The open-source CompuCell3D program is allowing researchers to model COVID-19.
Researchers from the Biocomplexity Institute at the Luddy School of Informatics, Computing, and Engineering recently showcased the use of a cutting-edge computational model of COVID-19 for an international research community to allow them to better understand the spread of the disease.
A series of webinars using multicellular computational models of COVID-19 in CompuCell3D were designed to present the model in a form that could easily be used via a cloud-based version of the model on nanoHUB. It provided examples of how the model could be used and modified by other researchers while teaching the modeling tools at a level that allows the model to be used by researchers from the undergraduate level to professional researchers in biology and computer science.
“The webinar emerged from one we developed specifically for our ad hoc group of collaborators in COVID-19 modeling,” said Jim Sluka, a research scientist at the Biocomplexity Institute. “After developing and giving the seminar to that group, we decided it was of sufficient interest to give publicly. Overall, the model represents a cutting-edge application of advanced computational biology, computer science, and cloud-based research in a rapidly evolving area.”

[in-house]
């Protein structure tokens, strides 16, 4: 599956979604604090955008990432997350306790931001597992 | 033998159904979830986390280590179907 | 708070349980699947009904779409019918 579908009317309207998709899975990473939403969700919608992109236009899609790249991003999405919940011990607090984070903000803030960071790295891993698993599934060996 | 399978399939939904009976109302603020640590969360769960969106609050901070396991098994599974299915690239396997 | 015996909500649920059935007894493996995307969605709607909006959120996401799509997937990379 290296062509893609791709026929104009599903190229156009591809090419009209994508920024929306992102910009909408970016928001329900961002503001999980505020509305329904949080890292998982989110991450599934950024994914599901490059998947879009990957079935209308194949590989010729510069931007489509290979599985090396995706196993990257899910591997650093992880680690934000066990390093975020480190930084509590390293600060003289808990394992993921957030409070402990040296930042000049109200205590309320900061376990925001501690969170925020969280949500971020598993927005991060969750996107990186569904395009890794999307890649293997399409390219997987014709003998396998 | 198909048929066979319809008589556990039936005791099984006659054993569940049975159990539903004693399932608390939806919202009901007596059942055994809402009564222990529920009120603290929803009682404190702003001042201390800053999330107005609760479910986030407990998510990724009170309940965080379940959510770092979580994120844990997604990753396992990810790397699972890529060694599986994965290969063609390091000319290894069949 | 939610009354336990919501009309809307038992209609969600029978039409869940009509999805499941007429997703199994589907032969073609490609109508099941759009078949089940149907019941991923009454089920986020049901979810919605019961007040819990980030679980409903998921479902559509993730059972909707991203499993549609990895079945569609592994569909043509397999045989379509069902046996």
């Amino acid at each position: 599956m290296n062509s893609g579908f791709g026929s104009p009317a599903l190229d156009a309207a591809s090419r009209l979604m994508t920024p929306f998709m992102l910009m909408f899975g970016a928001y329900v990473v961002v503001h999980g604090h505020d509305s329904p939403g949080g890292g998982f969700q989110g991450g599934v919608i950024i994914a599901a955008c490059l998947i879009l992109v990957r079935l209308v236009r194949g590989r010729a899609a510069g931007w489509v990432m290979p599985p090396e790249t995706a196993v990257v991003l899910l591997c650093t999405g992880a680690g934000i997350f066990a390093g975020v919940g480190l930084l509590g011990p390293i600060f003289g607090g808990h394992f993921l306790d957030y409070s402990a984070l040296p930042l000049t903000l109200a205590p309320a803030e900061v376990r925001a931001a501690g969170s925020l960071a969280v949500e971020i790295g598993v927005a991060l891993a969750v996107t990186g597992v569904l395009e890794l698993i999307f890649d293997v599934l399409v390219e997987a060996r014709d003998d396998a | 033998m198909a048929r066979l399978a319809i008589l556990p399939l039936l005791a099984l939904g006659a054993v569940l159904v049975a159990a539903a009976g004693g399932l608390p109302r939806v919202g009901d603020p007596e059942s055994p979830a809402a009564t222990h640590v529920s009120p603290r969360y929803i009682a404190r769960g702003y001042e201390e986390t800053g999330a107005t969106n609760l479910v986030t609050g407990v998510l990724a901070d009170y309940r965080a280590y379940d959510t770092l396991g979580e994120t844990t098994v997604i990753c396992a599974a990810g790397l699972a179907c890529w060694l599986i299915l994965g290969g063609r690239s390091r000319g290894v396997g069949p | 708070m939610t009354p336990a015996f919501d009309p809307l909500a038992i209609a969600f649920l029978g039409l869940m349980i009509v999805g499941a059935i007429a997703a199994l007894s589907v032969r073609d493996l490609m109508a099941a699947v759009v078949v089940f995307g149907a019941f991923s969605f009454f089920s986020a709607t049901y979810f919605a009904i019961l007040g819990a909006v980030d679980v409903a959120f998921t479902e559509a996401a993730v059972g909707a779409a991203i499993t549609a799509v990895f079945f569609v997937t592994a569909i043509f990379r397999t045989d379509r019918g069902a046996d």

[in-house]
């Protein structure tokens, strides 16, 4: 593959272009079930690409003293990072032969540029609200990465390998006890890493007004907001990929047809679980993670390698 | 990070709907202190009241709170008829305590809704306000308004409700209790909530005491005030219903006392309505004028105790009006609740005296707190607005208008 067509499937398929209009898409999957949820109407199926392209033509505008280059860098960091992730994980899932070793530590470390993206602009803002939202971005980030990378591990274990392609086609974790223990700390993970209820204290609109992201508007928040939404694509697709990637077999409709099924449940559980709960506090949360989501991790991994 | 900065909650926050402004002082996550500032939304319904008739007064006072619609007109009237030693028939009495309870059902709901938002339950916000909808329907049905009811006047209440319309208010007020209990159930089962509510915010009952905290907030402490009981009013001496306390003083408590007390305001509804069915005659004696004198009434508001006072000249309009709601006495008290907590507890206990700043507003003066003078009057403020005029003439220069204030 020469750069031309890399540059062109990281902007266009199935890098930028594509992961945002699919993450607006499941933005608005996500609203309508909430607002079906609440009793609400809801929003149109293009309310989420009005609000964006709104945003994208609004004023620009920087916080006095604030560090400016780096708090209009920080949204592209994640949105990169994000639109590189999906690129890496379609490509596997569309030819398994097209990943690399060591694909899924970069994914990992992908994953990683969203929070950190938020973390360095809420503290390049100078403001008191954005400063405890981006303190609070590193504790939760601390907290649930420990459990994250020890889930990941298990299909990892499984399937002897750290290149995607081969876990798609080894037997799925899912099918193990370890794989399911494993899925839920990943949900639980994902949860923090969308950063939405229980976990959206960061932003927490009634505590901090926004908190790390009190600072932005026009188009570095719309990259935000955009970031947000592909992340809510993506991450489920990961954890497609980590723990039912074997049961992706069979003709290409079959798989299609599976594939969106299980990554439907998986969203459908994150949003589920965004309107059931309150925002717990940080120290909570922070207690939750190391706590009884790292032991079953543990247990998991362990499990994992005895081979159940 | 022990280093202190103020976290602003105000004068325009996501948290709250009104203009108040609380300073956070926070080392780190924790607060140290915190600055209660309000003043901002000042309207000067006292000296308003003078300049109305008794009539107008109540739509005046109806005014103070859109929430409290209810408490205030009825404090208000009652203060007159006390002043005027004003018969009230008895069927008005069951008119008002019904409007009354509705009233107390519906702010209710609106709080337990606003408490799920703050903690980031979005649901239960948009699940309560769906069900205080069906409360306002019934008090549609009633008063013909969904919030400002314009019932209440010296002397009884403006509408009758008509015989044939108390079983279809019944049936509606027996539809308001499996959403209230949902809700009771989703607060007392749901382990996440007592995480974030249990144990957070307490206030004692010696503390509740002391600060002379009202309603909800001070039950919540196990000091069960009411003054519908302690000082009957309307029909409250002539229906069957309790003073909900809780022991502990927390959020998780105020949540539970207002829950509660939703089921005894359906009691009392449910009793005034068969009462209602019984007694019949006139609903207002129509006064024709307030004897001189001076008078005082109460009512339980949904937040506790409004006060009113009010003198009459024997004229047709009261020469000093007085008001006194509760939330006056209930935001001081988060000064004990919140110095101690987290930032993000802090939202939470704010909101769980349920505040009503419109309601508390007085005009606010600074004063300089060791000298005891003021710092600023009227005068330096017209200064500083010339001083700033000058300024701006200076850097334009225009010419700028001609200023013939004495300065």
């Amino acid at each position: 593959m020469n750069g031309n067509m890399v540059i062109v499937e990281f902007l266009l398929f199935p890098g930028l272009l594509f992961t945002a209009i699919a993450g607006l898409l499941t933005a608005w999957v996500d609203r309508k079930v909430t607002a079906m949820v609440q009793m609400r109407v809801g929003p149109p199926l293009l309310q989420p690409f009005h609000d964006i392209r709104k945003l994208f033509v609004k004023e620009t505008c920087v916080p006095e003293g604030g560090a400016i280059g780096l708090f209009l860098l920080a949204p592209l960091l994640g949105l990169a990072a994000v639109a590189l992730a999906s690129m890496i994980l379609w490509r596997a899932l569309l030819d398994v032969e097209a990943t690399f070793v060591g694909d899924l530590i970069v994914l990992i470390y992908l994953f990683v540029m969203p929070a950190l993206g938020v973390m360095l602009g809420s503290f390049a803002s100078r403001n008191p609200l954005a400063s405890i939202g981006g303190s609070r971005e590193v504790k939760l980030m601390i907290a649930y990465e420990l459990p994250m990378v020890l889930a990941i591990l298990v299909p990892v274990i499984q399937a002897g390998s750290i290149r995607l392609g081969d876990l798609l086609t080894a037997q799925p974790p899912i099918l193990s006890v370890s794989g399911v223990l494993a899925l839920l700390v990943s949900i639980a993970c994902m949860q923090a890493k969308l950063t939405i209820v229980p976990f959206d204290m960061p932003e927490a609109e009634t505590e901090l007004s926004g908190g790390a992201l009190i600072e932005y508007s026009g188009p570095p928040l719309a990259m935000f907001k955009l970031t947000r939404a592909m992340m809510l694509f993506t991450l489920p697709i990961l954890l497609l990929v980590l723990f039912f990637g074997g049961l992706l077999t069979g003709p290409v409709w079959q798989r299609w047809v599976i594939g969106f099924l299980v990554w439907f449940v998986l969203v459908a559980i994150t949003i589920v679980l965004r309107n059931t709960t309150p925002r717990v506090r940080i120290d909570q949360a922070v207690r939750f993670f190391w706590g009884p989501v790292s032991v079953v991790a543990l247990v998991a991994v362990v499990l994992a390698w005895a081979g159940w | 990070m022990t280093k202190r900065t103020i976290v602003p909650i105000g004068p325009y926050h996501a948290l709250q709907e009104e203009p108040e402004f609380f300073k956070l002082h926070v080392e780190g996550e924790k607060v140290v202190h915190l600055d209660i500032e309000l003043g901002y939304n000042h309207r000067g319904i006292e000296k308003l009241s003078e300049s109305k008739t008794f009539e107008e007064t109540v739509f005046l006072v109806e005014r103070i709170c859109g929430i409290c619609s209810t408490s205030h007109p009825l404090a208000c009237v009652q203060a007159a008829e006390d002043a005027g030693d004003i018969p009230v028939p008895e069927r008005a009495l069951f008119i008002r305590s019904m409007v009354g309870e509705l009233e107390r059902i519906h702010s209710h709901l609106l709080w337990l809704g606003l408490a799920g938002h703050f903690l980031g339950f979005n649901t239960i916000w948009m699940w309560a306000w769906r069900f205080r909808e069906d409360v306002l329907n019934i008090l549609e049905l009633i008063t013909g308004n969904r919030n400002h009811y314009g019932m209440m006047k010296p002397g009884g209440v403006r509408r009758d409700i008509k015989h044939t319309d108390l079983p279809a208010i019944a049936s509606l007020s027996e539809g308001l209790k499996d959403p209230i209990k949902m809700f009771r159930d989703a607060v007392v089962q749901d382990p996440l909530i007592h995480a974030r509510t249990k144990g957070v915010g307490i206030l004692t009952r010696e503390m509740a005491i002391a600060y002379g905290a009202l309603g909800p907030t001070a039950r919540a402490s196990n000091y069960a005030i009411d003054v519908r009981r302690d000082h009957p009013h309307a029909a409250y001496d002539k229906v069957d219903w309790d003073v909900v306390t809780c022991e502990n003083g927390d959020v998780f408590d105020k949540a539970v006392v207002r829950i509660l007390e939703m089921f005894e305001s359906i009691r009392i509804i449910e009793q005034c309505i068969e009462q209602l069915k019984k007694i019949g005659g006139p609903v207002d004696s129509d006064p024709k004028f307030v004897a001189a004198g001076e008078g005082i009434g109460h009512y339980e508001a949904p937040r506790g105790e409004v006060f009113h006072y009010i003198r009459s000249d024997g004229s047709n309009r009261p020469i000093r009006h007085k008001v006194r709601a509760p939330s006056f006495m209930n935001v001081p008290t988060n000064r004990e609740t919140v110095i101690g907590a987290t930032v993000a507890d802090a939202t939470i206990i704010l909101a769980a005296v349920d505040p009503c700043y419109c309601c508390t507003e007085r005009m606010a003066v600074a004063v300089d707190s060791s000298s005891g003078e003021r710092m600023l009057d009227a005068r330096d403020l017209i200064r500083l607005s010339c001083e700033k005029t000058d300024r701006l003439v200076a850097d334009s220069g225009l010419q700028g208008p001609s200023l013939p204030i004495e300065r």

The webinars attracted more than 170 researchers from around the world. The model exhibits basic patterns of infection dynamics, including widespread infection, slowed infection, recurrence, containment, and clearance. It allows researchers to simulate tissue-specific effects of COVID-19 and its possible response to treatments, which can allow rapid development of methods to combat the disease.
The success of the webinars has led to the planning of future events.
“Several attendees have asked about a third webinar focused on developing their own models, with their own particular interests, using our model as a framework,” Sluka said. “In addition, we have modified our yearly two-week summer course in multiscale biological modeling to include COVID-19 applications.”
“Our researchers at the Luddy School continue to take the lead in helping a world-wide community battle COVID-19,” said Kay Connelly, the associate dean for research at the Luddy School. “Webinars such as this open so many opportunities for collaboration, and it creates exactly the kind of cross-disciplinary research that can help us make strides against the pandemic.”